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8 Unforgettable Love Stories That Lived Beyond The Pages Of History

“… i didn’t fall in love of course

it’s never up to you

but she was walking back and forth

and i was passing through”

-Leonard Cohen, Book of Longing

We were all made out of blueprints spelled L-O-V-E. My father once told me that life was about having stories to tell; that you measured happiness in all the tales you could tell a group gathered by the fire. I believed him. Love, too, is an adventure. Like Coelho said,

“Love can take us to heaven or hell, but it always takes us somewhere. Therefore, be prepared to travel…”.

Suggested read: Why great love stories do not always have a happily ever after

I’ve seen waterfalls and fiery dungeons, fireworks and sinking ships, all in the same love story. I could tell you what love feels like, five times over, in five different ways, but they’d be as unlike each other as night is to day. That’s the best thing about love stories- you’ll never find two alike. Today, let’s discuss eight such love stories in history that burned so bright, we can still see them, several generations down the line.

1. Salim-Anarkali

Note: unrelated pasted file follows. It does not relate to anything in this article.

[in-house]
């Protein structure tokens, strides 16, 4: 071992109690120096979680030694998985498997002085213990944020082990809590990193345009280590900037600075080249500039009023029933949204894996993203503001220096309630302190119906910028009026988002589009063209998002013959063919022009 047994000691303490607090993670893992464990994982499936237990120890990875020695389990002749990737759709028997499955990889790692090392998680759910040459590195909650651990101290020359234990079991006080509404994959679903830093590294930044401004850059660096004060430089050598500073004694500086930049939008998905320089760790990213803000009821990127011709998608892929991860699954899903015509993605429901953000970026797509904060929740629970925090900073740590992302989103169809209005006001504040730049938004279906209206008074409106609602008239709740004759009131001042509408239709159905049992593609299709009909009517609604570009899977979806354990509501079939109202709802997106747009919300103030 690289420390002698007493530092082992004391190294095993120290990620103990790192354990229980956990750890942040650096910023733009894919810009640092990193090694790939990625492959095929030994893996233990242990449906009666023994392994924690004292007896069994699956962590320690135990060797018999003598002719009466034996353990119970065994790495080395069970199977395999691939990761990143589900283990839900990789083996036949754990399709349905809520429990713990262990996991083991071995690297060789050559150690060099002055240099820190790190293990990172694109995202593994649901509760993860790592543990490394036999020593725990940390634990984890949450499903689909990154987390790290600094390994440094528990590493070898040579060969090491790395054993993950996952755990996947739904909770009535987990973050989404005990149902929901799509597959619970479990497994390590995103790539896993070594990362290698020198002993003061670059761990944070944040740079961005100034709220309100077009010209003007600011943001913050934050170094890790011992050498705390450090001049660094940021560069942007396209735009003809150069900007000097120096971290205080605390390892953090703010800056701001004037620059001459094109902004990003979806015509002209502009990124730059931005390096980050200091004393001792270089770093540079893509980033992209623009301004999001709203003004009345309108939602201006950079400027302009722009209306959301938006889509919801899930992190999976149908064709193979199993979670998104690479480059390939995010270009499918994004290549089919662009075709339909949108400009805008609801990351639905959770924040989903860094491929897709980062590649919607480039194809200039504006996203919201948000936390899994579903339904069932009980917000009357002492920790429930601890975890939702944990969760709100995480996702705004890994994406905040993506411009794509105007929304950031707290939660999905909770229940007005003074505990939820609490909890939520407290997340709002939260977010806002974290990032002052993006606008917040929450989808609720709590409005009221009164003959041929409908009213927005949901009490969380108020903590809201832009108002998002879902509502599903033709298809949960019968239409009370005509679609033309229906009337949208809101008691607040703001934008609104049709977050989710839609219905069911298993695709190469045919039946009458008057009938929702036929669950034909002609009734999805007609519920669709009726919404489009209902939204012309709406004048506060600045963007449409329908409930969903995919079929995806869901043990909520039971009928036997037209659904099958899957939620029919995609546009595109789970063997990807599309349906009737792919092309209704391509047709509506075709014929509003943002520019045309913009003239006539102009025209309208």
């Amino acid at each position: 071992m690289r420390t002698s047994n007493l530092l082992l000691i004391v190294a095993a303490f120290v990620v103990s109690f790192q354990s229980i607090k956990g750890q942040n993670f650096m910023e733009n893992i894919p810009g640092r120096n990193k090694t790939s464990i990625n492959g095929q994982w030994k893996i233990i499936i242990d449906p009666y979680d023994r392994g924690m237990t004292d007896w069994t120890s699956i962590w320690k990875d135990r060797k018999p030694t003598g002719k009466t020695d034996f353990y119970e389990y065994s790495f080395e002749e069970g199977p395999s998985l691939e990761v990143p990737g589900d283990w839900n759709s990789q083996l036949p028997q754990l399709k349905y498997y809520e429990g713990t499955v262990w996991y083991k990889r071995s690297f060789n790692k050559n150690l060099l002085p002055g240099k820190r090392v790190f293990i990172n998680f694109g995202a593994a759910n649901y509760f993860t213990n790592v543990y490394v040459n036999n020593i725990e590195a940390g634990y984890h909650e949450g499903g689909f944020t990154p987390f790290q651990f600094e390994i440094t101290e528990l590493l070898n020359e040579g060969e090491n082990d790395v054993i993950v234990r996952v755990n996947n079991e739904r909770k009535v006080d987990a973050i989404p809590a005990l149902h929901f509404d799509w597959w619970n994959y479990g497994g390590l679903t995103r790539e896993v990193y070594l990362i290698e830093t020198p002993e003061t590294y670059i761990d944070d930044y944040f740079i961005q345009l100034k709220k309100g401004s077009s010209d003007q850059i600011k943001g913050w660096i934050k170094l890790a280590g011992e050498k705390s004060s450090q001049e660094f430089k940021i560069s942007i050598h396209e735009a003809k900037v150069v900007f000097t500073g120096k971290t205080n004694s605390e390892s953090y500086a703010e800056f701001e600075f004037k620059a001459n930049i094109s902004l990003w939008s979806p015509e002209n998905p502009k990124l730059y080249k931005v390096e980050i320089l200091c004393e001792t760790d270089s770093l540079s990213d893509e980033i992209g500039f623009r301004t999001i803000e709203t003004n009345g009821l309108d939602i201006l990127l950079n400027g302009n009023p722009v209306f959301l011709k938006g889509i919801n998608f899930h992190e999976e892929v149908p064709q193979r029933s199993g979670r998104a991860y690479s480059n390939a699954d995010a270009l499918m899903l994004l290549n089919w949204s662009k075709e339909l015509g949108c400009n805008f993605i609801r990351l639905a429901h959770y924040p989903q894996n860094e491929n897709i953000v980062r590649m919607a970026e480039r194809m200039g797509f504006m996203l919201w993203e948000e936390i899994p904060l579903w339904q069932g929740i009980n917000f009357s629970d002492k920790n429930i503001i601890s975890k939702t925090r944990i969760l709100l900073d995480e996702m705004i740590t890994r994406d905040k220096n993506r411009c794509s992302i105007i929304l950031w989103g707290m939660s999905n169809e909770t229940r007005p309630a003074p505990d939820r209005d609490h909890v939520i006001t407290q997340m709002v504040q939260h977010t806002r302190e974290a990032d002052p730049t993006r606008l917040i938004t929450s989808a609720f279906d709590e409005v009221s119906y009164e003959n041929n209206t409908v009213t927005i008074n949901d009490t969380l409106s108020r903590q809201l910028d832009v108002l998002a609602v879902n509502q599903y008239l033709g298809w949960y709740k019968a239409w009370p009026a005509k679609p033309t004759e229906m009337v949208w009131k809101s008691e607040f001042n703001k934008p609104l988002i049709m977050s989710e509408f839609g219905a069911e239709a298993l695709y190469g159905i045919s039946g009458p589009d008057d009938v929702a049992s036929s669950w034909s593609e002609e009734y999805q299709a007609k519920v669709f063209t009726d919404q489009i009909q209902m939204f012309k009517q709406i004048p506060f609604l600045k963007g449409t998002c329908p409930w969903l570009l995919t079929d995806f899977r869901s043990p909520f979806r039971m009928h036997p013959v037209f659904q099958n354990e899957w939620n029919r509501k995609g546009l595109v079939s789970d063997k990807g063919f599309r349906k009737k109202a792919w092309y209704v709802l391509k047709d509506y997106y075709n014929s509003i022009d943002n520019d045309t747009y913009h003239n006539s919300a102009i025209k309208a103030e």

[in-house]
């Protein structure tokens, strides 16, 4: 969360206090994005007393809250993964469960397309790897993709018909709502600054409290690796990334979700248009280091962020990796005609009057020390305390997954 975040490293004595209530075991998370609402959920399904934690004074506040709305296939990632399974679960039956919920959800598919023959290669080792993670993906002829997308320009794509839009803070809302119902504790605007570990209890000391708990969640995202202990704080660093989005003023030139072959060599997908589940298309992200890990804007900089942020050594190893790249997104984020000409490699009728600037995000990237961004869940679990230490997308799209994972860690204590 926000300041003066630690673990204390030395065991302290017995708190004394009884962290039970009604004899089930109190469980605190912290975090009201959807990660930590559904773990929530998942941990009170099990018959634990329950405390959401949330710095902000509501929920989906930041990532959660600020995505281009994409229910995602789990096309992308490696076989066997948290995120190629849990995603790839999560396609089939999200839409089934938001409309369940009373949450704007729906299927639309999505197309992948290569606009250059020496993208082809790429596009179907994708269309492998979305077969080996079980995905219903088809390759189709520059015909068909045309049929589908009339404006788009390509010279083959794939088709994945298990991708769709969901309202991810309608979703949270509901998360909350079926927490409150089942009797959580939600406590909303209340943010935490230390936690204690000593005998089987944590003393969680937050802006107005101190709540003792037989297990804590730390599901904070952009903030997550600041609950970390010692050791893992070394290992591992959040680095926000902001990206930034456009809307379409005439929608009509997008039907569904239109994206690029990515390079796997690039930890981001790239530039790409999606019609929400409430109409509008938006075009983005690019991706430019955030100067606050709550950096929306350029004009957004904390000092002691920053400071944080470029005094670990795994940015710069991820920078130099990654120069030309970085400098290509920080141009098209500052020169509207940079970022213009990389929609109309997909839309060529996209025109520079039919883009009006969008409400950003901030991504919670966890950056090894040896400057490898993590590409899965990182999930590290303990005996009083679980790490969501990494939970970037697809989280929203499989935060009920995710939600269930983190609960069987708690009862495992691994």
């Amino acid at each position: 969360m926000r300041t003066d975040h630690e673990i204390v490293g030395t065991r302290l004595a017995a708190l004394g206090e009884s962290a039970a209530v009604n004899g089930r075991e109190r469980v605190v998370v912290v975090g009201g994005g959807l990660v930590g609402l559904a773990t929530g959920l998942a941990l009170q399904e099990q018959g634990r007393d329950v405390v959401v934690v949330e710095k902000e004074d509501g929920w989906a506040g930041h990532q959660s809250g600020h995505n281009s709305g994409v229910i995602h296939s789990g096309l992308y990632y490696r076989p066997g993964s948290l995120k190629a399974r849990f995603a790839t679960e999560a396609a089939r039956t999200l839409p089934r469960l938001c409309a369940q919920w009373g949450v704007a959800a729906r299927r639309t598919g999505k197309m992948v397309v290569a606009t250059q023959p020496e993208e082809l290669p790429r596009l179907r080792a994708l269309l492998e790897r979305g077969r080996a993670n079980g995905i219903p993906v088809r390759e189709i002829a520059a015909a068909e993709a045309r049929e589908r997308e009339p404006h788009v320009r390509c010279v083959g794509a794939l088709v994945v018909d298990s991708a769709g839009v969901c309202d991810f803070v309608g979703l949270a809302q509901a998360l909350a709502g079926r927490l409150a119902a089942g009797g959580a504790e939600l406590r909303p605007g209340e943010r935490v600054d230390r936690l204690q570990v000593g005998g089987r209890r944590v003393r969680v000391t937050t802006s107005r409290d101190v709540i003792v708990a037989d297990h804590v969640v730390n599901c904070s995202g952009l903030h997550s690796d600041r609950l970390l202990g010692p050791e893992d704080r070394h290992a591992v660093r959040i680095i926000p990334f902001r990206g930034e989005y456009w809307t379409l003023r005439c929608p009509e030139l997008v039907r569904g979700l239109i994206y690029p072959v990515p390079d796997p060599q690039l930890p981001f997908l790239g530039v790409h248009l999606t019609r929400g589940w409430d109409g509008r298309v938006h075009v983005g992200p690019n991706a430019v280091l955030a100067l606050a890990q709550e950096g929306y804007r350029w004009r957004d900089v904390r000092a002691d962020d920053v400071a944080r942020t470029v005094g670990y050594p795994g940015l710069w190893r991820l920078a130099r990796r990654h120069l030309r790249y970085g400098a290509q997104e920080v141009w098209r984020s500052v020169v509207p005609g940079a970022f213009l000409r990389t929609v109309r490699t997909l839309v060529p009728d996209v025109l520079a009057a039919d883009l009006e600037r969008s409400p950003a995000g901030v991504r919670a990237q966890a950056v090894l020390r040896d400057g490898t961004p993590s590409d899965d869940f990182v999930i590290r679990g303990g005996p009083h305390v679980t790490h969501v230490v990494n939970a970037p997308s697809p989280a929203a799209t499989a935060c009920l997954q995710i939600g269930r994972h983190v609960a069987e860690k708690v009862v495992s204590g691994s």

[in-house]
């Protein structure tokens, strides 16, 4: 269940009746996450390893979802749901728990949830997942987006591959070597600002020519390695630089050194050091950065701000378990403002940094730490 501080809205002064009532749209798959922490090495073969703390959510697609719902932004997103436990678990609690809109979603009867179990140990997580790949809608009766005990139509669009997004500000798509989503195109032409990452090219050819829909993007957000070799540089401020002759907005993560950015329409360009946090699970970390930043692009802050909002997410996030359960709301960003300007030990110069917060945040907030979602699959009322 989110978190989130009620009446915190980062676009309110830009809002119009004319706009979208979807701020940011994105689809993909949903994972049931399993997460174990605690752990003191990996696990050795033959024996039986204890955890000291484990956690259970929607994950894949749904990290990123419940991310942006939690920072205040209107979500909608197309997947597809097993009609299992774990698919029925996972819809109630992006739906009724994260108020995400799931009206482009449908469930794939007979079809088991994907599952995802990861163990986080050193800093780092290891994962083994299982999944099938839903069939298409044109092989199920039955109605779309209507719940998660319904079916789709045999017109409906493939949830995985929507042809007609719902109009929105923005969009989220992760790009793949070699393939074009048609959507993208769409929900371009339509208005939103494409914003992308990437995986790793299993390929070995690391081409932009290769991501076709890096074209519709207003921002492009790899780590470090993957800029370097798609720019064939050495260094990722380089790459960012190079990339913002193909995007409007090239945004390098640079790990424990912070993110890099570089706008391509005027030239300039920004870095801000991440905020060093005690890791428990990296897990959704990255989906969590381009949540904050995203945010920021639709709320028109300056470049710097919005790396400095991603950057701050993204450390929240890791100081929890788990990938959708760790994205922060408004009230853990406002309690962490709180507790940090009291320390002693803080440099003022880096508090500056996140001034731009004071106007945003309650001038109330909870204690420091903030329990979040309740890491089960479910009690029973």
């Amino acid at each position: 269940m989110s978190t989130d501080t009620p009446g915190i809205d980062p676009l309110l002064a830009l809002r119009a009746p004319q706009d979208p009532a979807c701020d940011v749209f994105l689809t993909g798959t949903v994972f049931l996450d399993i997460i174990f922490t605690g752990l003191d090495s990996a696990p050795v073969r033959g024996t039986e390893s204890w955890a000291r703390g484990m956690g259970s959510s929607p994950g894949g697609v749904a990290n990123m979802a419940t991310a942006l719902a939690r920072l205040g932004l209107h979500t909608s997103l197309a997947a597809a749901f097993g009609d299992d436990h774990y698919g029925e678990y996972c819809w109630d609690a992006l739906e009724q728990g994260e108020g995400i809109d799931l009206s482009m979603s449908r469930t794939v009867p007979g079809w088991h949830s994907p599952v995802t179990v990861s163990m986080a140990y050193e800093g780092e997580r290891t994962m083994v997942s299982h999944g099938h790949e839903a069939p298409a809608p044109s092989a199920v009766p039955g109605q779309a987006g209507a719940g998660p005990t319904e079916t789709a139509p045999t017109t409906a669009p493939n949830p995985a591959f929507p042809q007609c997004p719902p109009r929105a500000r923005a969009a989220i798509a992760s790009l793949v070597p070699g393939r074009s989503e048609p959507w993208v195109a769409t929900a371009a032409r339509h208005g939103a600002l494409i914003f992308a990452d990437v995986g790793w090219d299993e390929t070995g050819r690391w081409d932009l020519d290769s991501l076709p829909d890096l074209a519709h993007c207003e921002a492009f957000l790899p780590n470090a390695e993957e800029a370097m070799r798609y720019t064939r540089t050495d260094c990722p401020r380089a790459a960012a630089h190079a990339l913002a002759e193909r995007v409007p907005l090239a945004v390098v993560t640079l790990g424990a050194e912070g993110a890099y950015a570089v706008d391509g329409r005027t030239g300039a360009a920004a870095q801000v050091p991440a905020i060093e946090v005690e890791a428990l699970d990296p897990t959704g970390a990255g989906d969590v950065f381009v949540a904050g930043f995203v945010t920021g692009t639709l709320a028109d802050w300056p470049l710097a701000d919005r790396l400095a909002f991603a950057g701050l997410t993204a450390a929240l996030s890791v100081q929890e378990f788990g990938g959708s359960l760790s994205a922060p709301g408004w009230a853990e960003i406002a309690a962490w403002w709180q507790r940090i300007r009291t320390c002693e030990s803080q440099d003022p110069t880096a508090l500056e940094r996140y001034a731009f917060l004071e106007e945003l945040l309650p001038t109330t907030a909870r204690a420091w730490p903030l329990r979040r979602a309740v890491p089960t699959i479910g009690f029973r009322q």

Image source: Google copyright free image, under Creative Commons License 

“Kaanton ko murjhaane ka khauff nahi hota”
(Thorns do not fear death)

How you know them: ‘Mughal-e-Azam’, directed by K. Asif.
The time-period they claimed: 1580-1600

Salim, was the son of the renowned Mughal Emperor, Akbar. He fell in love with a beautiful courtesan named Anarkali. This outraged Akbar’s sense of royalty and he castigated the lovers. She, being a dancing girl wasn’t from a “noble birth”, and Salim, being a prince, it would be blasphemy for him to associate with anybody below his standards. The emperor undertook various tactics to make Anarkali fall in the eyes of Salim, so he may renounce his love for her, but when Salim realized this plot, he declared war against his father, which he inevitably lost and was sentenced to death. In order to keep him alive, Anarkali denied the love affair. However, she was entombed alive in a brick wall, right in front of Salim’s eyes. Some say that the tomb had a secret tunnel through which she escaped, never to return again. But Salim, who went on to be Jahangir, spent his entire life mourning his one true love, and died with her name on his lips.

What you learn: Even today, we see lovers parting ways because their families wouldn’t allow it. In the remote villages of India, honor killing is still rampant, your race/caste determines your marriage. It’s high time the world realized that none of that matters. No skin color is deep enough, and no birth low enough, to stand in the way of love.

2. Layla-Majnun

I pass by these walls, the walls of Layla
And I kiss this wall and that wall
It’s not Love of the walls that has enraptured my heart
But of the One who dwells within them”
Qays ibn al-Mulawwah

How you know them: Folk-lore.
The time-period they claimed: The first poem about them originated in 11th century Arabia.